Jasper business, built in highway median, ready to hit the road for the last time

Jasper business, built in highway median, ready to hit the road for the last time

October 24th, 2013 by Dave Flessner in Business Around the Region
Photo by Staff photo by Dave Flessner

Illustration by Laura McNutt /Times Free Press.

JASPER, Tenn. - While hundreds of cars and trucks speed along I-24 on either side of his 25-acre parcel, Edd Crabtree slowly manuevers his Jeep along the gravel roads he erected over the past decade in the interstate median.

Crabtree, 58, proudly points out the variety of used tractors, bulldozers and other earth-moving equipment he has bought, refurbished and put on the auction block today on his land between the northbound and southbound lanes of the interstate highway. His collection even boasts a 5-foot metal bull that doubles as a barbecue grill and historic plows that date back to the 1930s.

Combined with equipment other vendors have brought to today's sale, a fleet of more than 400 pieces of used farm and construction equipment will be sold during an all-day bidding contest expected to attract hundreds of buyers to Crabtree's CCR Farms. Crabtree hopes the sale will fetch more than $4 million -- enough for him to slow down and try yet another business.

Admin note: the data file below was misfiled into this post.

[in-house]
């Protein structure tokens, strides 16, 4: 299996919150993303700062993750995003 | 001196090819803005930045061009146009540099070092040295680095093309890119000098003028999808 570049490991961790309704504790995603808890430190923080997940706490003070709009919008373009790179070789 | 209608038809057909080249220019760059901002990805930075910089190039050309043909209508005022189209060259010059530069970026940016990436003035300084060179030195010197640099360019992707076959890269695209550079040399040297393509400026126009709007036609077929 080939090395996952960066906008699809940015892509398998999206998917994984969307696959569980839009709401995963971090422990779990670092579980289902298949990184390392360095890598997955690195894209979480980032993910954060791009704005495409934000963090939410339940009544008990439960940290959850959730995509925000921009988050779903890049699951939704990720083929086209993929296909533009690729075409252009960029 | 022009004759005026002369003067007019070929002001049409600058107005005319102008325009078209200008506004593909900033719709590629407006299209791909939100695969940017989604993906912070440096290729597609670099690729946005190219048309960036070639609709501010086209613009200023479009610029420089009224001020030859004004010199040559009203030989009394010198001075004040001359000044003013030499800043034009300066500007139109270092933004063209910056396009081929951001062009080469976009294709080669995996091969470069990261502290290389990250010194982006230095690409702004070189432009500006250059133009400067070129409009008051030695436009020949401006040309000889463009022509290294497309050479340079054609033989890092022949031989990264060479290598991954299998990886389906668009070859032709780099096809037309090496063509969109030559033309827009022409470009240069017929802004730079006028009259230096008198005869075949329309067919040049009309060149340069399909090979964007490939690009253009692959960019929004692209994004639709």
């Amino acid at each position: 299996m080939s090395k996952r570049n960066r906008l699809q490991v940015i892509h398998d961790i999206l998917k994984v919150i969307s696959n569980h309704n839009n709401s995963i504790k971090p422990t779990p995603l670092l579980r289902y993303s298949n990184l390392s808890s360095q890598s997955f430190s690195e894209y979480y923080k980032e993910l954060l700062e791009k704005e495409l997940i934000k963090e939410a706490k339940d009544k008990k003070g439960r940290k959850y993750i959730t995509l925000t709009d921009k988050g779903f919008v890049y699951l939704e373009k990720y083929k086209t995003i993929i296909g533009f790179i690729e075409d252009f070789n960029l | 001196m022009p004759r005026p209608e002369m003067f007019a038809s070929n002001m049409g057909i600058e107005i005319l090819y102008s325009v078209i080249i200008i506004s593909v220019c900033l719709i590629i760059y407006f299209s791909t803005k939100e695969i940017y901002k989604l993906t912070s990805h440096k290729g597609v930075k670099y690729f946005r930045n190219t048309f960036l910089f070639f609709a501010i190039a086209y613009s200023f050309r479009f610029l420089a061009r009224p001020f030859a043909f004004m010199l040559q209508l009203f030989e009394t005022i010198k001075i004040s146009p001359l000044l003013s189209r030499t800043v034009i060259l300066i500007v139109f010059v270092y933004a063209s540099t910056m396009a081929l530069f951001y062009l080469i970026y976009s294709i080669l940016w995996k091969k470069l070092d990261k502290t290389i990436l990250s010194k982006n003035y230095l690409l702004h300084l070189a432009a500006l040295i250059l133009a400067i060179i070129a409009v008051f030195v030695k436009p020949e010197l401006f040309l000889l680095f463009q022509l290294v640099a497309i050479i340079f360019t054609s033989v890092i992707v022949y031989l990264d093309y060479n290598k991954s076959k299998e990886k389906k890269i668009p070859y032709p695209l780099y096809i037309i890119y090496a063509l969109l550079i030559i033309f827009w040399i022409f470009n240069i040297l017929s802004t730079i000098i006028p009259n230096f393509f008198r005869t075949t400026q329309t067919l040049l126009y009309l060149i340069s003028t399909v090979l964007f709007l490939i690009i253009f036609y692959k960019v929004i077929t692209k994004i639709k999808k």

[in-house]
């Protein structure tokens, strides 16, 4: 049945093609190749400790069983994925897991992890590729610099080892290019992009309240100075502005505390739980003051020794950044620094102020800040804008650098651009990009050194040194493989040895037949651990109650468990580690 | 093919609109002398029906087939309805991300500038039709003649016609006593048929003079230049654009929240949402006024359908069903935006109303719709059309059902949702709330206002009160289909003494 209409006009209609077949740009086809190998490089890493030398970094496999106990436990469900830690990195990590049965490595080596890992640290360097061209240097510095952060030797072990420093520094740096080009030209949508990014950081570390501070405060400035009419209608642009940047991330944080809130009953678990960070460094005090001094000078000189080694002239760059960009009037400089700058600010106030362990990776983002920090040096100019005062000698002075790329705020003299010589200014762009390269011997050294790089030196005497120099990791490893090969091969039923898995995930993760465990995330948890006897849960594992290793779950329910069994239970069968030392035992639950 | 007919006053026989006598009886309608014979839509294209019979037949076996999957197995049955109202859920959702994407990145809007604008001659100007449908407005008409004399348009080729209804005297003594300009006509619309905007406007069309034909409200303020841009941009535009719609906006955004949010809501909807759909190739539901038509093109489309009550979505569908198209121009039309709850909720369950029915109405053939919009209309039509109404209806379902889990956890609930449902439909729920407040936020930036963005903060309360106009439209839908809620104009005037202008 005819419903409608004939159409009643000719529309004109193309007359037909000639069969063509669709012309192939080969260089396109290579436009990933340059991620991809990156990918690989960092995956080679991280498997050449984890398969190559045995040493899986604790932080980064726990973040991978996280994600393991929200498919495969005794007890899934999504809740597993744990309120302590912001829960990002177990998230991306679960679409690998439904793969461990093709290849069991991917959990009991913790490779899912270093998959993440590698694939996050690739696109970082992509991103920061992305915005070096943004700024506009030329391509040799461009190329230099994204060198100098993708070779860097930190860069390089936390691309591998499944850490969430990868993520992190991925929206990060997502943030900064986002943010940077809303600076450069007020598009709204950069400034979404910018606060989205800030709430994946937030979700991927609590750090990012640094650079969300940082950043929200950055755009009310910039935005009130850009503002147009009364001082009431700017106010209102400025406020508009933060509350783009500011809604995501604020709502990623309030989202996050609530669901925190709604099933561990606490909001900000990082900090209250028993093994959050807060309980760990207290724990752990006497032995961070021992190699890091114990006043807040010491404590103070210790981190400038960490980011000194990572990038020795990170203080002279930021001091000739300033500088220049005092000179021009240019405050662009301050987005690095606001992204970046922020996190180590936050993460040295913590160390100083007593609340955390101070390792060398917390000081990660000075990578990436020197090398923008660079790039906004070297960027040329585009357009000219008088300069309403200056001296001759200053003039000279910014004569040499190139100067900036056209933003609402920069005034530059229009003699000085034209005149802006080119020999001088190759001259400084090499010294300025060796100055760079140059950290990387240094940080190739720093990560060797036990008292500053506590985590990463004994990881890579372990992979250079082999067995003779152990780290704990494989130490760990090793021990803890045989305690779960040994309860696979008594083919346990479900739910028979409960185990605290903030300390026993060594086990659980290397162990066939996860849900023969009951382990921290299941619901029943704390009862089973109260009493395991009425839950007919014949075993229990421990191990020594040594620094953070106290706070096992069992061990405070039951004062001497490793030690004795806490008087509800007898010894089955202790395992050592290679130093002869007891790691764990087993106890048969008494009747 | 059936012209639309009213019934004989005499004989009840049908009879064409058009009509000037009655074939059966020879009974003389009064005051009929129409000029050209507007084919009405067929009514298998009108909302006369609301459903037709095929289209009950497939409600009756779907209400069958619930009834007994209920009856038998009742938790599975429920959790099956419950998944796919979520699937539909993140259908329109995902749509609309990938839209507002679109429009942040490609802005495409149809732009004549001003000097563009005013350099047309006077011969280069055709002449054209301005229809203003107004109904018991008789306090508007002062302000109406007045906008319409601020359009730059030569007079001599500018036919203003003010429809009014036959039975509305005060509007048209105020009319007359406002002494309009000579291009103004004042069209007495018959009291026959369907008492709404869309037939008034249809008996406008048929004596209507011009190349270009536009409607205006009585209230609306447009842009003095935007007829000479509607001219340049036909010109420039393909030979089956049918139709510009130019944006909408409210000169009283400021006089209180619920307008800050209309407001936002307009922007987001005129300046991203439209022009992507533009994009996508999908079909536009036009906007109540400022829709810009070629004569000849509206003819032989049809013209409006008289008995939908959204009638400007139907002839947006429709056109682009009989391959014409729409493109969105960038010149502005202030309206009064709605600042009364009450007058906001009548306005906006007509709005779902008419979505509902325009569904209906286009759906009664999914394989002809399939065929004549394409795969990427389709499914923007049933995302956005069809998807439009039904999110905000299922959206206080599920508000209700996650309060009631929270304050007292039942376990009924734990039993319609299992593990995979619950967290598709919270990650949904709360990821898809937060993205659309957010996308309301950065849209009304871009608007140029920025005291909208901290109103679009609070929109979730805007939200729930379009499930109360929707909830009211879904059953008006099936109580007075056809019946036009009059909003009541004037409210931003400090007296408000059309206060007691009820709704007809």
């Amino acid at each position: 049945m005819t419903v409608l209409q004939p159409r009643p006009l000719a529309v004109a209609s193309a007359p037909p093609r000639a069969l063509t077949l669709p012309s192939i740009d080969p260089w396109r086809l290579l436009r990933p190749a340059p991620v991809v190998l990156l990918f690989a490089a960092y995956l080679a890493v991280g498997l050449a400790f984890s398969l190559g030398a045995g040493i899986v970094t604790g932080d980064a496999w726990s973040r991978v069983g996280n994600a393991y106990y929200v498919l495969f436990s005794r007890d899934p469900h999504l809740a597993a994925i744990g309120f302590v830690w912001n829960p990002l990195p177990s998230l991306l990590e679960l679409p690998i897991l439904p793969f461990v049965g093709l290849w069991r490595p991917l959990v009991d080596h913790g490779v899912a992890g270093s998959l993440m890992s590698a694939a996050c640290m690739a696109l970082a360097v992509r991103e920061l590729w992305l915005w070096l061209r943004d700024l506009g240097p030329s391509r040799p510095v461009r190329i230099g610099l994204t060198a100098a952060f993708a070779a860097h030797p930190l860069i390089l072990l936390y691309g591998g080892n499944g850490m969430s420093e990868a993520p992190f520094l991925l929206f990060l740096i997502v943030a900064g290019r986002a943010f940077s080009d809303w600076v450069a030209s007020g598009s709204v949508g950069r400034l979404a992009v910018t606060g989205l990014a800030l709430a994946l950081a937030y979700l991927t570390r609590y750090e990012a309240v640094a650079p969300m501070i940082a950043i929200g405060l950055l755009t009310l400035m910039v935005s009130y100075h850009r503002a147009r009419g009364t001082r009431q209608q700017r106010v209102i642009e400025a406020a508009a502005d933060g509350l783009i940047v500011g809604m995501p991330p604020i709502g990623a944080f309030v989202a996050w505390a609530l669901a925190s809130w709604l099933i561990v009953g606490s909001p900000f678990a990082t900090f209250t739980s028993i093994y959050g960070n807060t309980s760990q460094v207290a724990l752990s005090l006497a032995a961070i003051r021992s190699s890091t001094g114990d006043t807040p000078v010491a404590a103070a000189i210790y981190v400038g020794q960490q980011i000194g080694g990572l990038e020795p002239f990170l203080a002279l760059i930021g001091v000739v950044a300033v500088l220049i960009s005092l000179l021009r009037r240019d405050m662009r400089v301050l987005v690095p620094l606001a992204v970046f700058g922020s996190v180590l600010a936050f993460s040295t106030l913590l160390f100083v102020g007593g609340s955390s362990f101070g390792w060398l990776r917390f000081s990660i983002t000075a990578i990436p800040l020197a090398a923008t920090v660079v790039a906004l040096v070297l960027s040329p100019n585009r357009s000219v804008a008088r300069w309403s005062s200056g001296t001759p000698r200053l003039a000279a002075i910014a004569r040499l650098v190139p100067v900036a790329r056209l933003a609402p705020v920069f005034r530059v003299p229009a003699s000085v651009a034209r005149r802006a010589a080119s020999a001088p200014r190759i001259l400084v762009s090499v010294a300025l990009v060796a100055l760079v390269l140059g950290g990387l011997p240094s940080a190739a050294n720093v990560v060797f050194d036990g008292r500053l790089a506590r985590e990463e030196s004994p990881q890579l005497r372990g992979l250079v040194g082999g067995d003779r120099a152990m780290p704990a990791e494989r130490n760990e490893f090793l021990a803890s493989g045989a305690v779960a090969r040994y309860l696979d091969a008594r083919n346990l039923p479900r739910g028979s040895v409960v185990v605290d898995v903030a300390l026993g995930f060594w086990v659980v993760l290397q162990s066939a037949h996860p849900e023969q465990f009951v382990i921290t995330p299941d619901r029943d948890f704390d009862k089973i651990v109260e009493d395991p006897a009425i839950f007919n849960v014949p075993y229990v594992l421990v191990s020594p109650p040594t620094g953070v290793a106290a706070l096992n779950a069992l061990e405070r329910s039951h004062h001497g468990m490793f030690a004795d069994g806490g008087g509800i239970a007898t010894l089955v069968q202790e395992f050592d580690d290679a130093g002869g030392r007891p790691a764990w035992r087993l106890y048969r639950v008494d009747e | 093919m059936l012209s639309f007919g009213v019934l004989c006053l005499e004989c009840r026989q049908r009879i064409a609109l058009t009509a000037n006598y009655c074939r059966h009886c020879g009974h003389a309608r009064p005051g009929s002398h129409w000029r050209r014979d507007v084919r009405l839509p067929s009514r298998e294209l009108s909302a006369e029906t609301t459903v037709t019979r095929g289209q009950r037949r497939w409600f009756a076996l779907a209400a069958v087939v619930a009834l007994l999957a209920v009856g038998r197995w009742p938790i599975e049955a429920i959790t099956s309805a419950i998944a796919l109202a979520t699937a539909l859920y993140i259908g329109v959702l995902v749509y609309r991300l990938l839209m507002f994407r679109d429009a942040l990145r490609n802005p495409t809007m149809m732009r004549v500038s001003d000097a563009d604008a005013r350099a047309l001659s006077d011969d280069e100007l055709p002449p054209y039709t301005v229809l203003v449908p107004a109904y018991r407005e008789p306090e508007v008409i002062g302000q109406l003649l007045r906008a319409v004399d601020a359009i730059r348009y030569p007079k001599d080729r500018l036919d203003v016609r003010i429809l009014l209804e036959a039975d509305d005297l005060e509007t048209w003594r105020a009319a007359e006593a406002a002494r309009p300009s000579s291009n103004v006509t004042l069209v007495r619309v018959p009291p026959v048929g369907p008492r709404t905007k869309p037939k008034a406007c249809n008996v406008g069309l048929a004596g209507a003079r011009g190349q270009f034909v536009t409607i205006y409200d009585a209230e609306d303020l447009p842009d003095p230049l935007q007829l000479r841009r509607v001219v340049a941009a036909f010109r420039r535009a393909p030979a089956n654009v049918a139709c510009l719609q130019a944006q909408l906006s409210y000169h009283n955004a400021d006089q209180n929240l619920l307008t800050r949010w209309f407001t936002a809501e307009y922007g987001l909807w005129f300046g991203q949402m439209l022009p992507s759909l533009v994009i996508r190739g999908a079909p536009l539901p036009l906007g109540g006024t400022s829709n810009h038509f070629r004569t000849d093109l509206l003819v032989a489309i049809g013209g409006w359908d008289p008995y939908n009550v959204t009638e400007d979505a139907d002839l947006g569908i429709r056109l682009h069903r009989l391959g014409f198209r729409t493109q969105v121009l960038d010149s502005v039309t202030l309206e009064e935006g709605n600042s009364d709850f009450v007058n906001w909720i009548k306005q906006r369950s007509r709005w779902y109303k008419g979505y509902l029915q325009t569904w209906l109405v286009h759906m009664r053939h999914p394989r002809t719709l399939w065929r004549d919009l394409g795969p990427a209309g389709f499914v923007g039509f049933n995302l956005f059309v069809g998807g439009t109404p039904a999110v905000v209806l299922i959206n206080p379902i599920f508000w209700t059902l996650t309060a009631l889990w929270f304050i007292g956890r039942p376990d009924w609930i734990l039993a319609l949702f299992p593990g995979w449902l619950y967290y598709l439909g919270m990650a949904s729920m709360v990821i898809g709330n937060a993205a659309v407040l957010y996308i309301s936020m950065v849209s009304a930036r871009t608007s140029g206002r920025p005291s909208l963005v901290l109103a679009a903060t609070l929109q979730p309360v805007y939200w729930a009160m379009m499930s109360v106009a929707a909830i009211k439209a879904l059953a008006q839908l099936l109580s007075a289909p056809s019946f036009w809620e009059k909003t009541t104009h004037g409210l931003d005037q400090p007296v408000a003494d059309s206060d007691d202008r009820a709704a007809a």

The sale caps a half century career for Crabtree, who has worked with his father and now his son in everything from coal and gold mining to apparel manufacturing and cattle farming.

"I've worked hard all my life, but God has always been good to me," Crabtree said Wednesday.

The Pamer, Tenn., life-long resident recalls first buying and trading wares from his wagon at age 8. Other jobs Crabtree did during his youth for his father and in the coal mines at an early age helped him buy his first home -- a 1,500-square-foot brick, one-story house -- in an all cash purchase when he was only 21 years old.

"I did have to borrow $3,000 from my Dad for furniture because I was still too young to have a credit rating," he recalled.

Crabtree went on to explore for coal in Tennessee and gold in Colorado while operating a garment plant in his native Palmer with 60 female workers during the 1980s. Crabtree has traveled the world making deals and gathering used equipment for resale or delivering what he sells.

He started his own business in Palmer in 1974 along with his father. The generational business ties have continued for Crabtree who taught his son Drew about trucks and repairing equipment at a young age.

"He's only 21, but he's a great mechanic and knows his stuff," the elder Crabtree boasts.

Crabtree bought his unique business site in Marion County in 2002 when his mother-in-law, Stella Dodson, was listing the site for sale by former Marion County Commissioner Jack Wagner. Over the years, he has added cattle fences, gravel roads and parking lots and a couple of sheet metal warehouses where a staff of about 10 employees work on equipment in engine, paint and body shops.

"It's an unsual site and occasionally we get tires flying on the property from the cars and trucks on I-24," Crabtree said. "But the site has tremendous visibility and has helped us sell equipment around the entire United States. It's been a great way to advertise our business."

Crabtree still keeps about 50 cattle on the interstate median site -- one of three cattle farms he operates.

"I'm not sure what's next for me, but I do want to slow down some," he said.

Contact Dave Flessner at dflessner@timesfree press.com or at 757-6340.